Memory and Expectancy in Delayed Discrimination Procedures
Diane L. Chatlosh
California State University, Chico Edward A. Wasserman
University of Iowa
In a delayed conditional discrimination task, an organism must base its responses on previously presented stimuli. For example, consider a typical delayed matching-to-sample (MTS) task for pigeons. The occurrence of a red or a green center keylight signals whether a peck to a red or a green side keylight will later produce food. The red or green center keylight is the sample stimulus for the trial. The offset of the sample stimulus is followed by a brief delay during which no events are scheduled. Once this retention interval has elapsed, red and green test stimuli are simultaneously presented on the two side keys. The red and green side keylights are the test stimuli; their locations (left and right) are reversed on a random half of the trials. The bird's task is simply to peck the red test stimulus after a red sample and to peck the green test stimulus after a green sample, regardless of their locations on the side keys on a particular trial. Performance on a delayed MTS task is thought to be a reflection of pigeons' short-term memory; elucidating the nature of this short-term memory is the goal of many studies of animal cognition.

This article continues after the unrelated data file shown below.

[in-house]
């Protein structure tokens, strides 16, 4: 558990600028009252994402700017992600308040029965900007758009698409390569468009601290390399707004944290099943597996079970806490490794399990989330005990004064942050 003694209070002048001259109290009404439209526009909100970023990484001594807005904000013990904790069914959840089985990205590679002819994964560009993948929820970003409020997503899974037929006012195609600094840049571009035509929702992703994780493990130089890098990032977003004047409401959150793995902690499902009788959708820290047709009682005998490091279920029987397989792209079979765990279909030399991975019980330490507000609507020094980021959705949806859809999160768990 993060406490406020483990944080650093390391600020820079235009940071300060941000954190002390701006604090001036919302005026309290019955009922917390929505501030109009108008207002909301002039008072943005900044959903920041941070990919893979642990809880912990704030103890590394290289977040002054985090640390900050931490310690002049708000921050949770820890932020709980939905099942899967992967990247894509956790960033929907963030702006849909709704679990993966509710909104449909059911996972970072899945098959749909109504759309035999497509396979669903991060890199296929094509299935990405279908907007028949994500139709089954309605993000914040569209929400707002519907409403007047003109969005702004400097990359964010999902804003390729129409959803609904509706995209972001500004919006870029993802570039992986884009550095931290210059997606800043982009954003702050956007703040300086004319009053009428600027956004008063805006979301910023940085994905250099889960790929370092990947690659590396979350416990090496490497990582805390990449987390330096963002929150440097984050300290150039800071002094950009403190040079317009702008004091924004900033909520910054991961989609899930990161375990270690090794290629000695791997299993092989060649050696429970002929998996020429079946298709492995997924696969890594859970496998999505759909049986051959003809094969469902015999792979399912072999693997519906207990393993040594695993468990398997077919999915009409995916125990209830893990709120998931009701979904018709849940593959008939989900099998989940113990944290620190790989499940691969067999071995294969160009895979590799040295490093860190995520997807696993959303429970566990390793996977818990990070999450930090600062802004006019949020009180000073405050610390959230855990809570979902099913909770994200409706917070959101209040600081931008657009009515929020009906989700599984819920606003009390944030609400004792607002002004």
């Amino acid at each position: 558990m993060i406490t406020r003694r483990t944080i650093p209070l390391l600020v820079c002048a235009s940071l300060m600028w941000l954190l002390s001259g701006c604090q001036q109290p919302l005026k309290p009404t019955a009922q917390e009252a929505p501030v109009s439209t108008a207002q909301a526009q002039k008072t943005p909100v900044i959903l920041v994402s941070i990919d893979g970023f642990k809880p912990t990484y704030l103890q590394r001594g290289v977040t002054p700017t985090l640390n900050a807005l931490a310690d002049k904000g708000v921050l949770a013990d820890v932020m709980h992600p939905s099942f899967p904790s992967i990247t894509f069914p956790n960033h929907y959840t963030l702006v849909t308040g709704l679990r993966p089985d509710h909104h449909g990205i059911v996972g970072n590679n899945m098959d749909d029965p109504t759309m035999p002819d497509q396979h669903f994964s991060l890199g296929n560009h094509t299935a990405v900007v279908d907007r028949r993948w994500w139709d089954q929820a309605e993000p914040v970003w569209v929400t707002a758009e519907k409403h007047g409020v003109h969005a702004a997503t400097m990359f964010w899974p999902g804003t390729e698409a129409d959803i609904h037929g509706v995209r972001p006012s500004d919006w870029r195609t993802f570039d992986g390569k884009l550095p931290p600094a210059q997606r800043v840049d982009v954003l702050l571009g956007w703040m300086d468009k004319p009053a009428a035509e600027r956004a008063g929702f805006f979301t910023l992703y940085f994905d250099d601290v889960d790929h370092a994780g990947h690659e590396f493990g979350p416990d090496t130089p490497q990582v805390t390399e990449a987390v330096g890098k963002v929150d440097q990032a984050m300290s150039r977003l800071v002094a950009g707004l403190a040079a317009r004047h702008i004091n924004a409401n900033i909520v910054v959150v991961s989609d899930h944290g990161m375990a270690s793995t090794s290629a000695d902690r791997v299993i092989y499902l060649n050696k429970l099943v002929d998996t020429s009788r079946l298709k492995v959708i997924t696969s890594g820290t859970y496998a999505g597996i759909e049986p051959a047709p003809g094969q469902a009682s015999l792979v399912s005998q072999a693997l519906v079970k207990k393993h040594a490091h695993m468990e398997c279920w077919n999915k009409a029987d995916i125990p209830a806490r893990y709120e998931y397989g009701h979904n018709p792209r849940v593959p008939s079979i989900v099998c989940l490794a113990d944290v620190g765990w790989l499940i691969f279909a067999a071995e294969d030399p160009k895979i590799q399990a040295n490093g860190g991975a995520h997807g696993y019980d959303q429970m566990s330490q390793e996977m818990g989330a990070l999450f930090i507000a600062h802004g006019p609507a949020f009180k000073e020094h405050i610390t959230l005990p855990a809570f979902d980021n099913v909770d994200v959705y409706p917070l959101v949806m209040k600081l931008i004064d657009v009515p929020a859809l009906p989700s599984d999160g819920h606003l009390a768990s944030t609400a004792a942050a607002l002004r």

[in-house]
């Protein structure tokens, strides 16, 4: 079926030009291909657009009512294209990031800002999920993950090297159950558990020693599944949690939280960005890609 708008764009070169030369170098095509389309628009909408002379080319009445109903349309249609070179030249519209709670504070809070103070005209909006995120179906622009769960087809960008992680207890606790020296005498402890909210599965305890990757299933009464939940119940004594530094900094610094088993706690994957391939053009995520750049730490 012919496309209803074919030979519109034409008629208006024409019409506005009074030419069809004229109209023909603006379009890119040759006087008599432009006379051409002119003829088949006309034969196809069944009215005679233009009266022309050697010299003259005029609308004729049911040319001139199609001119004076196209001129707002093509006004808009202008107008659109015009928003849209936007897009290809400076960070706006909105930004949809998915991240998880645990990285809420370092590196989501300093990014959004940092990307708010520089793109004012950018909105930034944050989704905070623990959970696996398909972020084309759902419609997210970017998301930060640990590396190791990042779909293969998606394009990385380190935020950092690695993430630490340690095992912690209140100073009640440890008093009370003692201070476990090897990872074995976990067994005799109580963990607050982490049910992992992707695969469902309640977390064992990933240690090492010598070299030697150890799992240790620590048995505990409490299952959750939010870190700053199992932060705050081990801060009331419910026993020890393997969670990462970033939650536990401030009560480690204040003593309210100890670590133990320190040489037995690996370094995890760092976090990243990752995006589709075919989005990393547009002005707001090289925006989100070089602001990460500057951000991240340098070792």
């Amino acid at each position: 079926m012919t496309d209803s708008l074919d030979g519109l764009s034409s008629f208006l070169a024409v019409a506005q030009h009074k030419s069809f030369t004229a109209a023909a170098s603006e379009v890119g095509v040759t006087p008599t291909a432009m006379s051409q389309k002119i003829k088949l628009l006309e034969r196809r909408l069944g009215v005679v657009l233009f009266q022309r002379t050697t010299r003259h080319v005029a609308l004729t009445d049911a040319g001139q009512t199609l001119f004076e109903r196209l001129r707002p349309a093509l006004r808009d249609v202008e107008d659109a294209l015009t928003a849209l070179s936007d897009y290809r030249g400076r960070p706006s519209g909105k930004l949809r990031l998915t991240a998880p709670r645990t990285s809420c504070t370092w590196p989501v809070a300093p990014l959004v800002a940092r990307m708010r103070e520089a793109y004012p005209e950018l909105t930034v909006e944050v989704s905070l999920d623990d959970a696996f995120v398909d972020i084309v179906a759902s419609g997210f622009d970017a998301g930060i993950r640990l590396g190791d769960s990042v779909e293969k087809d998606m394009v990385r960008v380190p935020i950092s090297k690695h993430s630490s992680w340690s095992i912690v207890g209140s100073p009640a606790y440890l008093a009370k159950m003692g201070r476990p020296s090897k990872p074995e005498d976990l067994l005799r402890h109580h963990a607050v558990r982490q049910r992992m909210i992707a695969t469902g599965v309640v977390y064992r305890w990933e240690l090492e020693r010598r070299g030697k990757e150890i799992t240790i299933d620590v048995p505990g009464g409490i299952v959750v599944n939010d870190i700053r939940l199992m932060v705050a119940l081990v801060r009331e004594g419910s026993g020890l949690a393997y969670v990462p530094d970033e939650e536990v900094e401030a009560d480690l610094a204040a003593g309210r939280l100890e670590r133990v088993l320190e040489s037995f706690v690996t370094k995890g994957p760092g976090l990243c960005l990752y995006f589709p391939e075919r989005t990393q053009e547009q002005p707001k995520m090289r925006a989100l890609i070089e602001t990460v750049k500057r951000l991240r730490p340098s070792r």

What kind of memory mechanism is it that makes it possible for subjects to respond correctly during the choice test of a delayed discrimination task? According to one view of short-term memory, a sample stimulus forms a memory trace, which is thought to be an isomorphic representation of the actual stimulus (e.g., Roberts & Grant, 1976; for a somewhat different interpretation, see Roitblat, 1980). The trace is thought to grow while the stimulus is presented and